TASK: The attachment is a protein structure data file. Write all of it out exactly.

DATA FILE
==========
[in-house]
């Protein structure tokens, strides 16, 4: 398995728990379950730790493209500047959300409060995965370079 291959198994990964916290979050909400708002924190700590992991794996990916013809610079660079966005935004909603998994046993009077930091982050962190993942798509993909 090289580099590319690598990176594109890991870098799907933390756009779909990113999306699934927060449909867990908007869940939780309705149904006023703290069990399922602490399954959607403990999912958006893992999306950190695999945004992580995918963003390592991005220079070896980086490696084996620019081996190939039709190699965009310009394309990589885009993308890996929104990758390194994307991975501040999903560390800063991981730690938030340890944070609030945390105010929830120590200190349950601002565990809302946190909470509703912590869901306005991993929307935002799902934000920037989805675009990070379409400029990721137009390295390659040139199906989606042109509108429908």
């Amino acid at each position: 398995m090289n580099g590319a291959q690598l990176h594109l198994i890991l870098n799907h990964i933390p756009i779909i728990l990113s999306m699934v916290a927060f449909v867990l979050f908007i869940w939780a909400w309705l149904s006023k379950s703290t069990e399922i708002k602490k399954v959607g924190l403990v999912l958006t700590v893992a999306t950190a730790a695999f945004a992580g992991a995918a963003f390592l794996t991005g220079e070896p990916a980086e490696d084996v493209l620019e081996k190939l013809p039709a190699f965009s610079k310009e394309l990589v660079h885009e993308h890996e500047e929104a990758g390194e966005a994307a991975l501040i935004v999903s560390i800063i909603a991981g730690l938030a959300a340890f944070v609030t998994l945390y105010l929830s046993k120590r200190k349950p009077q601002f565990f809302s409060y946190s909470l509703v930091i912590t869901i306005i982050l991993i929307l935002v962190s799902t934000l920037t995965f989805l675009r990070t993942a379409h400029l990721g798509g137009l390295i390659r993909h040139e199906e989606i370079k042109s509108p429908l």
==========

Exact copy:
[in-house]
């Protein structure tokens, strides 16, 4: 398995728990379950730790493209500047959300409060995965370079 291959198994990964916290979050909400708002924190700590992991794996990916013809610079660079966005935004909603998994046993009077930091982050962190993942798509993909 090289580099590319690598990176594109890991870098799907933390756009779909990113999306699934927060449909867990908007869940939780309705149904006023703290069990399922602490399954959607403990999912958006893992999306950190695999945004992580995918963003390592991005220079070896980086490696084996620019081996190939039709190699965009310009394309990589885009993308890996929104990758390194994307991975501040999903560390800063991981730690938030340890944070609030945390105010929830120590200190349950601002565990809302946190909470509703912590869901306005991993929307935002799902934000920037989805675009990070379409400029990721137009390295390659040139199906989606042109509108429908």
């Amino acid at each position: 398995m090289n580099g590319a291959q690598l990176h594109l198994i890991l870098n799907h990964i933390p756009i779909i728990l990113s999306m699934v916290a927060f449909v867990l979050f908007i869940w939780a909400w309705l149904s006023k379950s703290t069990e399922i708002k602490k399954v959607g924190l403990v999912l958006t700590v893992a999306t950190a730790a695999f945004a992580g992991a995918a963003f390592l794996t991005g220079e070896p990916a980086e490696d084996v493209l620019e081996k190939l013809p039709a190699f965009s610079k310009e394309l990589v660079h885009e993308h890996e500047e929104a990758g390194e966005a994307a991975l501040i935004v999903s560390i800063i909603a991981g730690l938030a959300a340890f944070v609030t998994l945390y105010l929830s046993k120590r200190k349950p009077q601002f565990f809302s409060y946190s909470l509703v930091i912590t869901i306005i982050l991993i929307l935002v962190s799902t934000l920037t995965f989805l675009r990070t993942a379409h400029l990721g798509g137009l390295i390659r993909h040139e199906e989606i370079k042109s509108p429908l």